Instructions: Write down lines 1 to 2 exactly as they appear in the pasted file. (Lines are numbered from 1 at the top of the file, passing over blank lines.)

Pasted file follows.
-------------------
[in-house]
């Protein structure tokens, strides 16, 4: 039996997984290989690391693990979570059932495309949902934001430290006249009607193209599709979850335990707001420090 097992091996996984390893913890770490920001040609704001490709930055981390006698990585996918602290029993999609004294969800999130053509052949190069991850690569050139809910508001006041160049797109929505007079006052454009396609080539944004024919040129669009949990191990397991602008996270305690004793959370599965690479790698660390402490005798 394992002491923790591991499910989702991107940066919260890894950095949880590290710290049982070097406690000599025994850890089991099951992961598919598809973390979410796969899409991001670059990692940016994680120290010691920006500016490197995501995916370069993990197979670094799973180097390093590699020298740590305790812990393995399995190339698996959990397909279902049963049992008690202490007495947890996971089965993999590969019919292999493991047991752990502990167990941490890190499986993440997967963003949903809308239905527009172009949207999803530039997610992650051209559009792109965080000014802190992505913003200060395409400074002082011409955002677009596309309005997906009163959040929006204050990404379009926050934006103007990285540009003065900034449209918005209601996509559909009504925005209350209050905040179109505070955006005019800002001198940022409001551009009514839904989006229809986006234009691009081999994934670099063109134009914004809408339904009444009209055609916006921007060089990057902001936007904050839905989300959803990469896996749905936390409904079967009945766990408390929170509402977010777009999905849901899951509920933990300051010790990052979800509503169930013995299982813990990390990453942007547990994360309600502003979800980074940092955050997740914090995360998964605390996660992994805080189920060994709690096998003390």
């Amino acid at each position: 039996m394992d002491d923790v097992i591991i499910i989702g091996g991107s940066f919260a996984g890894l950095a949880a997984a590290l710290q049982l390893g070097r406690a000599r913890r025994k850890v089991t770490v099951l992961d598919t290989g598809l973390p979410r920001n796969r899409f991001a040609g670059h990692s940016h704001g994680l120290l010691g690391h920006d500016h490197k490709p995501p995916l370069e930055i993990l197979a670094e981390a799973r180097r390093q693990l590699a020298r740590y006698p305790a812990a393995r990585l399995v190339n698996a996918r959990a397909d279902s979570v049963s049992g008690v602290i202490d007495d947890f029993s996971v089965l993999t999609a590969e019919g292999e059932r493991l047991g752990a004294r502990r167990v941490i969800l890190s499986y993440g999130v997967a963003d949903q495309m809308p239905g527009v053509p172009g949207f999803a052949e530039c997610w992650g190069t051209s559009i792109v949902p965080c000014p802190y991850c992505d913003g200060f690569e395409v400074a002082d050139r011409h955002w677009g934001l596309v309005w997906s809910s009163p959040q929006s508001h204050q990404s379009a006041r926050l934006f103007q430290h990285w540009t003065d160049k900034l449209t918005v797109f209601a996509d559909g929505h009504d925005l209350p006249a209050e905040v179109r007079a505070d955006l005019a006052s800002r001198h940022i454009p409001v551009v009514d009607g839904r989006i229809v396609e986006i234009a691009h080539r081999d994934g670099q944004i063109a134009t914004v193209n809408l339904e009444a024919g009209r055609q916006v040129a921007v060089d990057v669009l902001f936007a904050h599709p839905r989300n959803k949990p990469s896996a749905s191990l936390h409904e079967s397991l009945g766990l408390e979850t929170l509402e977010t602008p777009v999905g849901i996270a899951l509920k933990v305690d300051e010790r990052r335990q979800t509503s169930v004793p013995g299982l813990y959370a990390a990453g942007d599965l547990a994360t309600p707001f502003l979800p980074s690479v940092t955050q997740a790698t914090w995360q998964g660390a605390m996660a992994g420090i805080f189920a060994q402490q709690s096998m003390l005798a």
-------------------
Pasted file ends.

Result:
[in-house]
């Protein structure tokens, strides 16, 4: 039996997984290989690391693990979570059932495309949902934001430290006249009607193209599709979850335990707001420090 097992091996996984390893913890770490920001040609704001490709930055981390006698990585996918602290029993999609004294969800999130053509052949190069991850690569050139809910508001006041160049797109929505007079006052454009396609080539944004024919040129669009949990191990397991602008996270305690004793959370599965690479790698660390402490005798 394992002491923790591991499910989702991107940066919260890894950095949880590290710290049982070097406690000599025994850890089991099951992961598919598809973390979410796969899409991001670059990692940016994680120290010691920006500016490197995501995916370069993990197979670094799973180097390093590699020298740590305790812990393995399995190339698996959990397909279902049963049992008690202490007495947890996971089965993999590969019919292999493991047991752990502990167990941490890190499986993440997967963003949903809308239905527009172009949207999803530039997610992650051209559009792109965080000014802190992505913003200060395409400074002082011409955002677009596309309005997906009163959040929006204050990404379009926050934006103007990285540009003065900034449209918005209601996509559909009504925005209350209050905040179109505070955006005019800002001198940022409001551009009514839904989006229809986006234009691009081999994934670099063109134009914004809408339904009444009209055609916006921007060089990057902001936007904050839905989300959803990469896996749905936390409904079967009945766990408390929170509402977010777009999905849901899951509920933990300051010790990052979800509503169930013995299982813990990390990453942007547990994360309600502003979800980074940092955050997740914090995360998964605390996660992994805080189920060994709690096998003390």